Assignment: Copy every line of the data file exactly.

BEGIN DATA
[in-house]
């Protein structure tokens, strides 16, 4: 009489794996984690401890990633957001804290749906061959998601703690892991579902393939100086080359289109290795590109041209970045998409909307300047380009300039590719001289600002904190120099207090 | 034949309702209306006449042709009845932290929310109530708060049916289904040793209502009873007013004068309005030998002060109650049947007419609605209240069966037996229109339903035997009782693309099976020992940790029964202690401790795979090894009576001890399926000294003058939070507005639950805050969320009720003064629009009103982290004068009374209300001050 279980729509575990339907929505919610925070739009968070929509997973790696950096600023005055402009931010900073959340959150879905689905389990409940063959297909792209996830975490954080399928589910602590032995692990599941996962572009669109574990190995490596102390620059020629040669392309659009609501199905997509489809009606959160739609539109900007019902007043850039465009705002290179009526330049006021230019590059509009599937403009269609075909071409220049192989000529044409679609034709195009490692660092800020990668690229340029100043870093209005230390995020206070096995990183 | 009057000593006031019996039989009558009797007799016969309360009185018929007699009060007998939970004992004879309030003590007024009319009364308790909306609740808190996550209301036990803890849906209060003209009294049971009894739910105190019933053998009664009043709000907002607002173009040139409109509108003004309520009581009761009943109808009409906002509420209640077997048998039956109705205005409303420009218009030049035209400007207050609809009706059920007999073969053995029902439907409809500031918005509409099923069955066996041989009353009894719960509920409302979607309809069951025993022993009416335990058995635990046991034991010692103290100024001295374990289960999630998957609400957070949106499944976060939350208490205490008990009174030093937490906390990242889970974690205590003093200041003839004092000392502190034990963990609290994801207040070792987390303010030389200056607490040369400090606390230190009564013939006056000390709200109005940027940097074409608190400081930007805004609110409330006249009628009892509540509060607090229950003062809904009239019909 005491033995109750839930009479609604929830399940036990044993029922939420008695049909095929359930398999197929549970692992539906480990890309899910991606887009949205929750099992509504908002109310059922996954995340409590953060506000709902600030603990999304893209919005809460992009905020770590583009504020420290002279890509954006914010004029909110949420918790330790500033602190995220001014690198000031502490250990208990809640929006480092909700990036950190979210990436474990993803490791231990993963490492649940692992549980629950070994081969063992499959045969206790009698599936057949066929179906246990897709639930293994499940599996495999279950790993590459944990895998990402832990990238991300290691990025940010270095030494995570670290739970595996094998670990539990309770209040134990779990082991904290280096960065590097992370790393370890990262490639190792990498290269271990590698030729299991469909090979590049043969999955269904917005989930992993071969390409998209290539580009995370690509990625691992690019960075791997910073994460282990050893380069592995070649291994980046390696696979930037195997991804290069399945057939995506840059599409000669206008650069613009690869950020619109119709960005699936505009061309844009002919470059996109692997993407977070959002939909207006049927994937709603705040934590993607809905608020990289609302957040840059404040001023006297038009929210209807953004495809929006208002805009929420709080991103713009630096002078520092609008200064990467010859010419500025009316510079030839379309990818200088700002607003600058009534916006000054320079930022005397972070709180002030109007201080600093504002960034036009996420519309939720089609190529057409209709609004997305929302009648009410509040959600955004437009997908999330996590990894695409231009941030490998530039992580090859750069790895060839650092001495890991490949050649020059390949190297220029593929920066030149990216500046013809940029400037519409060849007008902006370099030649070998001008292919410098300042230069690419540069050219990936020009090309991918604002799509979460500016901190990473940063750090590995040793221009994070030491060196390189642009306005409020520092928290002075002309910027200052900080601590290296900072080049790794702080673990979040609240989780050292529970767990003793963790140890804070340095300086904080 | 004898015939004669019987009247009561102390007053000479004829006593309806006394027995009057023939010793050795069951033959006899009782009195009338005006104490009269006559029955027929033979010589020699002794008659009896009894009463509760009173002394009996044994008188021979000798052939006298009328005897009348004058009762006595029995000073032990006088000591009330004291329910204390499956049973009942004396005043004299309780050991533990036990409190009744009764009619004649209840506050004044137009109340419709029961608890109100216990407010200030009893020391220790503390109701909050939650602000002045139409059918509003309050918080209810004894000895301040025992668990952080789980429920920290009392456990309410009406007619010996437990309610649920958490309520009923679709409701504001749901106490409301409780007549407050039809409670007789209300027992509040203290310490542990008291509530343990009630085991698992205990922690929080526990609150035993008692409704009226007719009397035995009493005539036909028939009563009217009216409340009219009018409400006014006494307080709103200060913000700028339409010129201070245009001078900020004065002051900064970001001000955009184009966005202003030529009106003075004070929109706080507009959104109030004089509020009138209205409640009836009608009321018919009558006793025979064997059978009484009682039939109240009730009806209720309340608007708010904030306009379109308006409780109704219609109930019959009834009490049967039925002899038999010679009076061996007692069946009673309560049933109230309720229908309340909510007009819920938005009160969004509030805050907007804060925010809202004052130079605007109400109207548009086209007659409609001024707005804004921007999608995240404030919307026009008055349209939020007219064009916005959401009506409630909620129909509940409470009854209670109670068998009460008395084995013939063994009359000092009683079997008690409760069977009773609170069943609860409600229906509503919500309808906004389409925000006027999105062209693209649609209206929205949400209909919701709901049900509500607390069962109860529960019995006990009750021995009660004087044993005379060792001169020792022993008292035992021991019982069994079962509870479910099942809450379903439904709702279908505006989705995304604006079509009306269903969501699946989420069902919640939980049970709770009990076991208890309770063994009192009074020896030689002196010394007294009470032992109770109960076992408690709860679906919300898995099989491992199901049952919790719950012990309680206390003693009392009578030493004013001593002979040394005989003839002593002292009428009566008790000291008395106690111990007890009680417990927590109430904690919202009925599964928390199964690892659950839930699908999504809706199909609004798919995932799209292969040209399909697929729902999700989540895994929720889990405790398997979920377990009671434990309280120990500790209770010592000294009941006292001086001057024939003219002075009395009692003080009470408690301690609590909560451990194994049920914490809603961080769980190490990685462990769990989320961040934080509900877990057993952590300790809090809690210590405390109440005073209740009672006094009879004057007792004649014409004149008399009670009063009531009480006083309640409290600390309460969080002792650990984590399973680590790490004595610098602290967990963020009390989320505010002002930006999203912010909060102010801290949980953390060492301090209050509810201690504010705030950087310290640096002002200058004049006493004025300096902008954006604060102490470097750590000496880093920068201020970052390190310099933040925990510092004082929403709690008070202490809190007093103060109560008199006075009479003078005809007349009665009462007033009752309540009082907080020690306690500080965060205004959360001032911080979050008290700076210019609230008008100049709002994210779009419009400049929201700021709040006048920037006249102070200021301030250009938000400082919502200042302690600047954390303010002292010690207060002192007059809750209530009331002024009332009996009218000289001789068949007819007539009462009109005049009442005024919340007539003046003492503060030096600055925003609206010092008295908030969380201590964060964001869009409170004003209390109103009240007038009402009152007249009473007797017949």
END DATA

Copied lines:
[in-house]
């Protein structure tokens, strides 16, 4: 009489794996984690401890990633957001804290749906061959998601703690892991579902393939100086080359289109290795590109041209970045998409909307300047380009300039590719001289600002904190120099207090 | 034949309702209306006449042709009845932290929310109530708060049916289904040793209502009873007013004068309005030998002060109650049947007419609605209240069966037996229109339903035997009782693309099976020992940790029964202690401790795979090894009576001890399926000294003058939070507005639950805050969320009720003064629009009103982290004068009374209300001050 279980729509575990339907929505919610925070739009968070929509997973790696950096600023005055402009931010900073959340959150879905689905389990409940063959297909792209996830975490954080399928589910602590032995692990599941996962572009669109574990190995490596102390620059020629040669392309659009609501199905997509489809009606959160739609539109900007019902007043850039465009705002290179009526330049006021230019590059509009599937403009269609075909071409220049192989000529044409679609034709195009490692660092800020990668690229340029100043870093209005230390995020206070096995990183 | 009057000593006031019996039989009558009797007799016969309360009185018929007699009060007998939970004992004879309030003590007024009319009364308790909306609740808190996550209301036990803890849906209060003209009294049971009894739910105190019933053998009664009043709000907002607002173009040139409109509108003004309520009581009761009943109808009409906002509420209640077997048998039956109705205005409303420009218009030049035209400007207050609809009706059920007999073969053995029902439907409809500031918005509409099923069955066996041989009353009894719960509920409302979607309809069951025993022993009416335990058995635990046991034991010692103290100024001295374990289960999630998957609400957070949106499944976060939350208490205490008990009174030093937490906390990242889970974690205590003093200041003839004092000392502190034990963990609290994801207040070792987390303010030389200056607490040369400090606390230190009564013939006056000390709200109005940027940097074409608190400081930007805004609110409330006249009628009892509540509060607090229950003062809904009239019909 005491033995109750839930009479609604929830399940036990044993029922939420008695049909095929359930398999197929549970692992539906480990890309899910991606887009949205929750099992509504908002109310059922996954995340409590953060506000709902600030603990999304893209919005809460992009905020770590583009504020420290002279890509954006914010004029909110949420918790330790500033602190995220001014690198000031502490250990208990809640929006480092909700990036950190979210990436474990993803490791231990993963490492649940692992549980629950070994081969063992499959045969206790009698599936057949066929179906246990897709639930293994499940599996495999279950790993590459944990895998990402832990990238991300290691990025940010270095030494995570670290739970595996094998670990539990309770209040134990779990082991904290280096960065590097992370790393370890990262490639190792990498290269271990590698030729299991469909090979590049043969999955269904917005989930992993071969390409998209290539580009995370690509990625691992690019960075791997910073994460282990050893380069592995070649291994980046390696696979930037195997991804290069399945057939995506840059599409000669206008650069613009690869950020619109119709960005699936505009061309844009002919470059996109692997993407977070959002939909207006049927994937709603705040934590993607809905608020990289609302957040840059404040001023006297038009929210209807953004495809929006208002805009929420709080991103713009630096002078520092609008200064990467010859010419500025009316510079030839379309990818200088700002607003600058009534916006000054320079930022005397972070709180002030109007201080600093504002960034036009996420519309939720089609190529057409209709609004997305929302009648009410509040959600955004437009997908999330996590990894695409231009941030490998530039992580090859750069790895060839650092001495890991490949050649020059390949190297220029593929920066030149990216500046013809940029400037519409060849007008902006370099030649070998001008292919410098300042230069690419540069050219990936020009090309991918604002799509979460500016901190990473940063750090590995040793221009994070030491060196390189642009306005409020520092928290002075002309910027200052900080601590290296900072080049790794702080673990979040609240989780050292529970767990003793963790140890804070340095300086904080 | 004898015939004669019987009247009561102390007053000479004829006593309806006394027995009057023939010793050795069951033959006899009782009195009338005006104490009269006559029955027929033979010589020699002794008659009896009894009463509760009173002394009996044994008188021979000798052939006298009328005897009348004058009762006595029995000073032990006088000591009330004291329910204390499956049973009942004396005043004299309780050991533990036990409190009744009764009619004649209840506050004044137009109340419709029961608890109100216990407010200030009893020391220790503390109701909050939650602000002045139409059918509003309050918080209810004894000895301040025992668990952080789980429920920290009392456990309410009406007619010996437990309610649920958490309520009923679709409701504001749901106490409301409780007549407050039809409670007789209300027992509040203290310490542990008291509530343990009630085991698992205990922690929080526990609150035993008692409704009226007719009397035995009493005539036909028939009563009217009216409340009219009018409400006014006494307080709103200060913000700028339409010129201070245009001078900020004065002051900064970001001000955009184009966005202003030529009106003075004070929109706080507009959104109030004089509020009138209205409640009836009608009321018919009558006793025979064997059978009484009682039939109240009730009806209720309340608007708010904030306009379109308006409780109704219609109930019959009834009490049967039925002899038999010679009076061996007692069946009673309560049933109230309720229908309340909510007009819920938005009160969004509030805050907007804060925010809202004052130079605007109400109207548009086209007659409609001024707005804004921007999608995240404030919307026009008055349209939020007219064009916005959401009506409630909620129909509940409470009854209670109670068998009460008395084995013939063994009359000092009683079997008690409760069977009773609170069943609860409600229906509503919500309808906004389409925000006027999105062209693209649609209206929205949400209909919701709901049900509500607390069962109860529960019995006990009750021995009660004087044993005379060792001169020792022993008292035992021991019982069994079962509870479910099942809450379903439904709702279908505006989705995304604006079509009306269903969501699946989420069902919640939980049970709770009990076991208890309770063994009192009074020896030689002196010394007294009470032992109770109960076992408690709860679906919300898995099989491992199901049952919790719950012990309680206390003693009392009578030493004013001593002979040394005989003839002593002292009428009566008790000291008395106690111990007890009680417990927590109430904690919202009925599964928390199964690892659950839930699908999504809706199909609004798919995932799209292969040209399909697929729902999700989540895994929720889990405790398997979920377990009671434990309280120990500790209770010592000294009941006292001086001057024939003219002075009395009692003080009470408690301690609590909560451990194994049920914490809603961080769980190490990685462990769990989320961040934080509900877990057993952590300790809090809690210590405390109440005073209740009672006094009879004057007792004649014409004149008399009670009063009531009480006083309640409290600390309460969080002792650990984590399973680590790490004595610098602290967990963020009390989320505010002002930006999203912010909060102010801290949980953390060492301090209050509810201690504010705030950087310290640096002002200058004049006493004025300096902008954006604060102490470097750590000496880093920068201020970052390190310099933040925990510092004082929403709690008070202490809190007093103060109560008199006075009479003078005809007349009665009462007033009752309540009082907080020690306690500080965060205004959360001032911080979050008290700076210019609230008008100049709002994210779009419009400049929201700021709040006048920037006249102070200021301030250009938000400082919502200042302690600047954390303010002292010690207060002192007059809750209530009331002024009332009996009218000289001789068949007819007539009462009109005049009442005024919340007539003046003492503060030096600055925003609206010092008295908030969380201590964060964001869009409170004003209390109103009240007038009402009152007249009473007797017949």